Retailers and customers really want the same things: Speed. Flexibility. Efficiency.
Consumers, with their fast-and-furious lifestyles, want to hop in and leave the store again faster than ever, at any time of the day (or night for that matter). Retailers don’t necessarily want shoppers to enter the store and leave again too quickly; they’d rather see shoppers browse a bit and pick up a few additional items instead. However, where retailers want to see that speed, flexibility and efficiency shine is in their store processes:
faster stock replenishment
reduced checkout throughput times
optimized inventory turnover ratio
automation of tedious tasks so staff can focus on truly servicing shoppers instead
Implications for retail technology
Retail technology, then, requires those same attributes: modern solutions must enable speed, flexibility and efficiency, preferably all at the same time.
Now we get to software architecture. Just as retailers must orchestrate and enable the specific journeys they wish their consumers to embark upon, retail software engineers must also deliver on these new demands, while always keeping an eye on the fast-moving future of retail. Standardized, open interfaces (increasingly becoming a must-have for hardware and software solutions) offer new ways to flexibly deploy technology within an existing retail IT landscape. Designing solutions that are modular can enable retailers to adopt a gradual step-by-step upgrade of their landscape while avoiding the huge risks and associated (mitigation) costs of a big-bang approach.
But here’s the thing: Although critical, it’s no longer enough to simply create software solutions that automate and connect the dots between many steps in the staff and consumer journeys. Software engineers themselves must evaluate their own processes and architecture fundamentals, and explore ways to become more flexible, more efficient and faster.
Working smarter, not harder
What we’ve identified is that there are extensive commonalities among retail verticals’ core processes, i.e. transaction storage, basket handling, payment and receipts handling, loyalty management, stock taking and so on. Although there may be minor differences, by and large the steps are the same, whether you’re in grocery, specialty or convenience retail. The same goes for foundational (and more technical) topics like API management, device management, security and many other elements. They all follow the same pattern.
This is an area where modern-day software solutions are distinguishable from so-called ‘legacy’ solutions. When we designed our software, we’ve factored in these commonalities right from the start, so we can offer much higher levels of innovation. Instead of developing the same innovative functionality multiple times for dedicated one-off retail segment solutions, we built it once and now offer it to multiple retail segments at the same time. This saves time and costs for retailers, and it also improves (strange as it may sound) the overall flexibility of the solution.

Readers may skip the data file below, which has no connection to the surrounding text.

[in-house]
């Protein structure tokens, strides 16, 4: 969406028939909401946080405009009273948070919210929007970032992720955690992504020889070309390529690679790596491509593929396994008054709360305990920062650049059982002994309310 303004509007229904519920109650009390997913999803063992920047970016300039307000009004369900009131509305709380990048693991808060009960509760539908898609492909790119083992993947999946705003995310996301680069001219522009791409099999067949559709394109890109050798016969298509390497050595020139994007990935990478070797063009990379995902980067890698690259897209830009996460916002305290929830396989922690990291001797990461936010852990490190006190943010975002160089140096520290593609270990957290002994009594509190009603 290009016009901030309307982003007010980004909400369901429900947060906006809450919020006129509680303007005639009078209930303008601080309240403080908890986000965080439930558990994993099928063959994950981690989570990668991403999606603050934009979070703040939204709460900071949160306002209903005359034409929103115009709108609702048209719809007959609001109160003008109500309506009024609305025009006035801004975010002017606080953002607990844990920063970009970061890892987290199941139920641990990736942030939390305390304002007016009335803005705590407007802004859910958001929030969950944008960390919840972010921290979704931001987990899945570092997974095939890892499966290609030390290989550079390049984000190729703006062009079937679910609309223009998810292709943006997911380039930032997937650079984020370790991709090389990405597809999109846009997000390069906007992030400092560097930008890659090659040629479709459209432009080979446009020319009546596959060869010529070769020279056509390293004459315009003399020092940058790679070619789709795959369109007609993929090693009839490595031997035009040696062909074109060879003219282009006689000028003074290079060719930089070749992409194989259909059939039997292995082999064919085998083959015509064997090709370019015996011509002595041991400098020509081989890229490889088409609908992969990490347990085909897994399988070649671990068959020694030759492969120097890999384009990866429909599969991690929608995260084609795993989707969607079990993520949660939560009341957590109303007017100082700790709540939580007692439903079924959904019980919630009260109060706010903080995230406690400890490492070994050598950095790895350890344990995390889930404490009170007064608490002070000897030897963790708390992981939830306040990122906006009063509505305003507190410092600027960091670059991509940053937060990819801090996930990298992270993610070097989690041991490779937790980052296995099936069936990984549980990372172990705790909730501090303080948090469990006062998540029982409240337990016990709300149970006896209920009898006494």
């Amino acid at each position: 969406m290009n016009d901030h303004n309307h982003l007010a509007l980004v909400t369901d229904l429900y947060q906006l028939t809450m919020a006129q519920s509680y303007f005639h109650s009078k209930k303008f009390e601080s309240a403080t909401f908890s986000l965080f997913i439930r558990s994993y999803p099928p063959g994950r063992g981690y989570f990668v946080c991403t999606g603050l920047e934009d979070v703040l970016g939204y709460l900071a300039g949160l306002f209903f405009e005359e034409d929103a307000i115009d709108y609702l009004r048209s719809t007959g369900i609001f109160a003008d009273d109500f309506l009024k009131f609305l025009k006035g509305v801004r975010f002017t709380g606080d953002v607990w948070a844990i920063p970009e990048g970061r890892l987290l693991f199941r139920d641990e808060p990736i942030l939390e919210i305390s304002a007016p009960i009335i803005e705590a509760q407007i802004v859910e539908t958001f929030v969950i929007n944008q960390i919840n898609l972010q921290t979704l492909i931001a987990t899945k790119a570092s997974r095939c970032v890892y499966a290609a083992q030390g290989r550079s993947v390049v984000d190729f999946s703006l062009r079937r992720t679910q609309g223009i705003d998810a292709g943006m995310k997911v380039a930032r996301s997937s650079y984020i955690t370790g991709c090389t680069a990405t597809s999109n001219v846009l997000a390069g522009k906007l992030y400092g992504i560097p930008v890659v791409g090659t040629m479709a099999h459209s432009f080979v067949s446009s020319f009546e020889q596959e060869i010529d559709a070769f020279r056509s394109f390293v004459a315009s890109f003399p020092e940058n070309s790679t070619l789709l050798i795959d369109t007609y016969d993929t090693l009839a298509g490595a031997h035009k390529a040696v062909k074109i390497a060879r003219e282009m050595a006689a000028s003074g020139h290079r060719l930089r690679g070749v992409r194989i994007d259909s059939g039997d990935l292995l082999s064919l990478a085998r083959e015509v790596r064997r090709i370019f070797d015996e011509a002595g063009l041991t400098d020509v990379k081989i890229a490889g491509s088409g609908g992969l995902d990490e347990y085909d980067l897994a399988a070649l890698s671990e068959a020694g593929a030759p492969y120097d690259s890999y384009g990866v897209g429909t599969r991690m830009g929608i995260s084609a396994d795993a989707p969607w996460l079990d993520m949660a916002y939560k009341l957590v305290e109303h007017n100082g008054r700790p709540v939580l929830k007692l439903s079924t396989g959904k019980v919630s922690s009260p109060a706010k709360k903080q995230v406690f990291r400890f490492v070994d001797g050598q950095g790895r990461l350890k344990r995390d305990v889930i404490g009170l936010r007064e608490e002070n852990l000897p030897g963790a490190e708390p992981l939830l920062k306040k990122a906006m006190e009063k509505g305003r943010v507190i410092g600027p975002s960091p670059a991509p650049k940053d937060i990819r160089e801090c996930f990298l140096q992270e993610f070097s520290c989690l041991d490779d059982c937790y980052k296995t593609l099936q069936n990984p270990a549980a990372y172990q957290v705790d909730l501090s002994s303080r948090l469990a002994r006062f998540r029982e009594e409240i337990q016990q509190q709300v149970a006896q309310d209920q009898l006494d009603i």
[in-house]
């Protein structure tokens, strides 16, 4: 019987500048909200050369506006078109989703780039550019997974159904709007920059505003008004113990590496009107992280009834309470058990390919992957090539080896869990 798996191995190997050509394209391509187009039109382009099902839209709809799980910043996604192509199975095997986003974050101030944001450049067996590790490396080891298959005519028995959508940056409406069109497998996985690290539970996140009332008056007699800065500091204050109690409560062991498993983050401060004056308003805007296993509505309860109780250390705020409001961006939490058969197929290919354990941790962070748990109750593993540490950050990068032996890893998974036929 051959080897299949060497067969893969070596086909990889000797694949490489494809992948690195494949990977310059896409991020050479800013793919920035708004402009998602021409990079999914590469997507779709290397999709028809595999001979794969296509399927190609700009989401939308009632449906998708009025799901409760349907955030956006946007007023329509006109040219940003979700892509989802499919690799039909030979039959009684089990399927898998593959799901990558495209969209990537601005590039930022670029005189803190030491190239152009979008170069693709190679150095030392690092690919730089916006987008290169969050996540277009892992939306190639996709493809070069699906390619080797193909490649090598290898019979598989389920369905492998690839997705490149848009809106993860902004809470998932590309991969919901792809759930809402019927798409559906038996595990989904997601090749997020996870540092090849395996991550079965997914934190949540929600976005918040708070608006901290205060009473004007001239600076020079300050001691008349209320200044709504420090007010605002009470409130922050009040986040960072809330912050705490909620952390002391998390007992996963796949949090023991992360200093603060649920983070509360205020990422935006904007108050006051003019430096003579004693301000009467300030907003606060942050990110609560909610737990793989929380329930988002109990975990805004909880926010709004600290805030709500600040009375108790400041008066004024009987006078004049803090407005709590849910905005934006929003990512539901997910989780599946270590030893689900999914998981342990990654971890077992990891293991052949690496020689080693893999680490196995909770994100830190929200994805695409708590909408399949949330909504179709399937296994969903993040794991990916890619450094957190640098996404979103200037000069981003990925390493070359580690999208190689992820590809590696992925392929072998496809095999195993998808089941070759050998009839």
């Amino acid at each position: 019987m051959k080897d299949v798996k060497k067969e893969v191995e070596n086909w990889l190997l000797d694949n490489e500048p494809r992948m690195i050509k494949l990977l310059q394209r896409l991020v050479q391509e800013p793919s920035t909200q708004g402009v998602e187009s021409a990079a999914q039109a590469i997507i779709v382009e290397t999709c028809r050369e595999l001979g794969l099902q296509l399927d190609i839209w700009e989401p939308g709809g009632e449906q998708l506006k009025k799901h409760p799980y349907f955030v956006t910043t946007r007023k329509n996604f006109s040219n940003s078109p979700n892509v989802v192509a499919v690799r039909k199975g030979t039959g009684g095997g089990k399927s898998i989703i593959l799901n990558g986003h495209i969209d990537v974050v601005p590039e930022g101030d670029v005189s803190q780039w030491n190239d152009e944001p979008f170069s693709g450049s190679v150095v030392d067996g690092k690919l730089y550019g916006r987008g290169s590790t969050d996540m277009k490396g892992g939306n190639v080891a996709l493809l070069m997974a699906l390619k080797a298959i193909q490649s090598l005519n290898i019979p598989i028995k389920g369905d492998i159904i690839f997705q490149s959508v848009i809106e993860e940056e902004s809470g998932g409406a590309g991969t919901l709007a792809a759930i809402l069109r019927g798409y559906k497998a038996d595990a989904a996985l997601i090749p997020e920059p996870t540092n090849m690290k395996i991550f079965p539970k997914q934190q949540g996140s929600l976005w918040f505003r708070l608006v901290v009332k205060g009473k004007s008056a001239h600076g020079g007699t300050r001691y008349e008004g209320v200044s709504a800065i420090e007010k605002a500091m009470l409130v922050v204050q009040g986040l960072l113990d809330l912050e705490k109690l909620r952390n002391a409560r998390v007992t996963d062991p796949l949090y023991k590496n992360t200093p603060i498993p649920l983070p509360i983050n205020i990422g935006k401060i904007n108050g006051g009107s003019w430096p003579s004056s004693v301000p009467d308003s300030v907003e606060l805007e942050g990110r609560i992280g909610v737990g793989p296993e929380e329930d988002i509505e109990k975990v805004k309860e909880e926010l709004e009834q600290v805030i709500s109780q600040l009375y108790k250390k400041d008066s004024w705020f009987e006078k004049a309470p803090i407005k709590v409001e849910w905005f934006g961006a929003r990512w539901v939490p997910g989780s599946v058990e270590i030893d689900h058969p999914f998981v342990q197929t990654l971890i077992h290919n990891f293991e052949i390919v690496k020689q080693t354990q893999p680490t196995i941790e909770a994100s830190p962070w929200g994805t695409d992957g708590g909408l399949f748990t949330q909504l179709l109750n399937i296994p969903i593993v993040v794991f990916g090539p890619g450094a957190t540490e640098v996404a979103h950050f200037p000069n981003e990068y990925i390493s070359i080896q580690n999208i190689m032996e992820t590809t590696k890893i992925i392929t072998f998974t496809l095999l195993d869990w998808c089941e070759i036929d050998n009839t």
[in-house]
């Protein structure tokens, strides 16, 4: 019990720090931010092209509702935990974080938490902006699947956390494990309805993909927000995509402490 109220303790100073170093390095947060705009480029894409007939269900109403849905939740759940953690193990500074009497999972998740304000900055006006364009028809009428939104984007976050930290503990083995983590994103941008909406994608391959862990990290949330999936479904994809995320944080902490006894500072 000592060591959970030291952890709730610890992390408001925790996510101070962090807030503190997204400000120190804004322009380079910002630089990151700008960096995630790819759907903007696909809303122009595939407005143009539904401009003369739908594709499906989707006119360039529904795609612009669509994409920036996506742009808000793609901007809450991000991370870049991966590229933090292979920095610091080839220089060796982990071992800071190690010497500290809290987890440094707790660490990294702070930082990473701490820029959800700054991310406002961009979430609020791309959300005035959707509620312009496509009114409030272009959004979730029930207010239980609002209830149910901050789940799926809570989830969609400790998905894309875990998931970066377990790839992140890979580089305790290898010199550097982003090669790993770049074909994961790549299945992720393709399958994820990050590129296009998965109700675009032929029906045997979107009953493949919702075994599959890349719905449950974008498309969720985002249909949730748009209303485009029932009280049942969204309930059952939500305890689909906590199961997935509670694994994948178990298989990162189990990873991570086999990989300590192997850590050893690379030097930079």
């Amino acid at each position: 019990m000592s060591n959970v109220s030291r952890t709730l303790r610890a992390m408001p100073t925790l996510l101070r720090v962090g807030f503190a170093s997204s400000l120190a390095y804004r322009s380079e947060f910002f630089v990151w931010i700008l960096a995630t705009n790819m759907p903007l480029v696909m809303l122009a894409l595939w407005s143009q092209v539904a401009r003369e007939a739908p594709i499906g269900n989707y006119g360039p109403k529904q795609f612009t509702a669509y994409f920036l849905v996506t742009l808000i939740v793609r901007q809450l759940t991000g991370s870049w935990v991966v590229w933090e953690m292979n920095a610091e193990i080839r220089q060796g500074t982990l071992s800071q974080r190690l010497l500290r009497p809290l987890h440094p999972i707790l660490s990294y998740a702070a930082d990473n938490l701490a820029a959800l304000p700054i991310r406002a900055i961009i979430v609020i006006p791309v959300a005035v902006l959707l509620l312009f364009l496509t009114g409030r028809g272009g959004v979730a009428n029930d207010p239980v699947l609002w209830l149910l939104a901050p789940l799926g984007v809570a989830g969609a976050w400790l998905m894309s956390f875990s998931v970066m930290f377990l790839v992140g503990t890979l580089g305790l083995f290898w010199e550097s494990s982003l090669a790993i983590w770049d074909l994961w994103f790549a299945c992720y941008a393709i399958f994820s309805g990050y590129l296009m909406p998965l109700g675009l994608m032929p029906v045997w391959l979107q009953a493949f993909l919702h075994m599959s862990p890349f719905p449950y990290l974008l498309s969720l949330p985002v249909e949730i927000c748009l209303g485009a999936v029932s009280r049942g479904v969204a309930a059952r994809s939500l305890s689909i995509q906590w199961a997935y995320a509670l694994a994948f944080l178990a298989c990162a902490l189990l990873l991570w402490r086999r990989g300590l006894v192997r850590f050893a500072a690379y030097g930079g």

The crux lies in how to separate core functionalities from industry-specific requirements.
We faced that challenge several years ago as we began to sketch out what eventually became Vynamic® Retail Platform
, our cloud-native retail software platform.
We carefully analyzed several industry segments and identified what was unique to each of them. Then we encapsulated those differentiators into so-called “industry packages.” So, what should you think of? Here are some examples: for grocery retail, there is support for checkout scales at the point of sale, support for barcode templates for grocery items, and user interface enhancements for grocery flows for speed of operation. For specialty retail, one can think of support for items with variants in color and sizes; while for fuel retail, dry and wet stock management and out-of-the-box integrations for OPTs (outdoor payment terminals) and car wash systems are supported, just to name a few. These industry specifics have been wrapped together smartly into industry packages that can be updated independently from other industry packages. This improves time-to-market for new industry-specific enhancements and increases the flexibility to respond to new trends and market innovation.
We also divided common functionalities shared across the retail segments into foundational services, must-haves and optional. This approach led to the design and development of a highly modular software platform that is robust and flexible enough to quickly adapt even core elements to new retail demands, yet open enough to cater to segment-specific differences without making deployments too lengthy or costly. And with the optional shared functionalities, it offers retailers more control over how, and at what pace, they want to optimize their IT landscape, offering multiple upgrade and extension paths.
Our software experts offered their takes on the differentiators of Vynamic Retail Platform in our recent launch event. Learn more on our Vynamic Retail Platform Summit
page featuring short videos explaining how Vynamic Retail Platform is different from other cloud software solutions.